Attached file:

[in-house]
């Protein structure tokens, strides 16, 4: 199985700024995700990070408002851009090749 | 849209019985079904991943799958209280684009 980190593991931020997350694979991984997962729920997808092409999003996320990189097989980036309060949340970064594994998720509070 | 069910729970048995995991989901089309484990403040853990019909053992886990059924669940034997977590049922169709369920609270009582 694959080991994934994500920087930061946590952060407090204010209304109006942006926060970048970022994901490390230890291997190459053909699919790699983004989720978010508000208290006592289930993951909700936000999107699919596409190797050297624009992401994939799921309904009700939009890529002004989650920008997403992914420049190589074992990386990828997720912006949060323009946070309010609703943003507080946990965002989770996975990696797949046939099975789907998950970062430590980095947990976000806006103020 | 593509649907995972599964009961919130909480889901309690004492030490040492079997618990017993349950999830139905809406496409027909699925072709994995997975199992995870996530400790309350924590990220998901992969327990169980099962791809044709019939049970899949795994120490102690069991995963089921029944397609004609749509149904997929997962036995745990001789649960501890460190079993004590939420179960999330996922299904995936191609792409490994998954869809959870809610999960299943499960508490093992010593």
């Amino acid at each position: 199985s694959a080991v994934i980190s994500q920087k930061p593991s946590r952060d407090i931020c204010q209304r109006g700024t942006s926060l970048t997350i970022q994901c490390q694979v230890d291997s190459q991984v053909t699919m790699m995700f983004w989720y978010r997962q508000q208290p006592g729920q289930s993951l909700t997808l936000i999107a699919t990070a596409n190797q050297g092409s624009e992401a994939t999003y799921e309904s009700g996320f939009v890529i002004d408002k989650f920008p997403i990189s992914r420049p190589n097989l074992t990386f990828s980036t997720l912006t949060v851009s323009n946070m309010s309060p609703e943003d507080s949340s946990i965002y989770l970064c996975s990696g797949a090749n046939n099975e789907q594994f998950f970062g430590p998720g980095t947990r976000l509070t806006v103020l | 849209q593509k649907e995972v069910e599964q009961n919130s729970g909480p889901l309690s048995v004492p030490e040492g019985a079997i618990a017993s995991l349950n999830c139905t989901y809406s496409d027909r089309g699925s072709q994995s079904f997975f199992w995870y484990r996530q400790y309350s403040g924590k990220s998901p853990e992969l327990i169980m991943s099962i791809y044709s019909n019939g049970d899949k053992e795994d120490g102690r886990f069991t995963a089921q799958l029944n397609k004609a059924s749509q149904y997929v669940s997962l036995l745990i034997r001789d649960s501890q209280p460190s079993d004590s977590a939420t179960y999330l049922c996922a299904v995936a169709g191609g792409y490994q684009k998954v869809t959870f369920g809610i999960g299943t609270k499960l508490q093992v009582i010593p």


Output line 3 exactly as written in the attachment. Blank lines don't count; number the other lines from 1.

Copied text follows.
């Amino acid at each position: 199985s694959a080991v994934i980190s994500q920087k930061p593991s946590r952060d407090i931020c204010q209304r109006g700024t942006s926060l970048t997350i970022q994901c490390q694979v230890d291997s190459q991984v053909t699919m790699m995700f983004w989720y978010r997962q508000q208290p006592g729920q289930s993951l909700t997808l936000i999107a699919t990070a596409n190797q050297g092409s624009e992401a994939t999003y799921e309904s009700g996320f939009v890529i002004d408002k989650f920008p997403i990189s992914r420049p190589n097989l074992t990386f990828s980036t997720l912006t949060v851009s323009n946070m309010s309060p609703e943003d507080s949340s946990i965002y989770l970064c996975s990696g797949a090749n046939n099975e789907q594994f998950f970062g430590p998720g980095t947990r976000l509070t806006v103020l | 849209q593509k649907e995972v069910e599964q009961n919130s729970g909480p889901l309690s048995v004492p030490e040492g019985a079997i618990a017993s995991l349950n999830c139905t989901y809406s496409d027909r089309g699925s072709q994995s079904f997975f199992w995870y484990r996530q400790y309350s403040g924590k990220s998901p853990e992969l327990i169980m991943s099962i791809y044709s019909n019939g049970d899949k053992e795994d120490g102690r886990f069991t995963a089921q799958l029944n397609k004609a059924s749509q149904y997929v669940s997962l036995l745990i034997r001789d649960s501890q209280p460190s079993d004590s977590a939420t179960y999330l049922c996922a299904v995936a169709g191609g792409y490994q684009k998954v869809t959870f369920g809610i999960g299943t609270k499960l508490q093992v009582i010593p």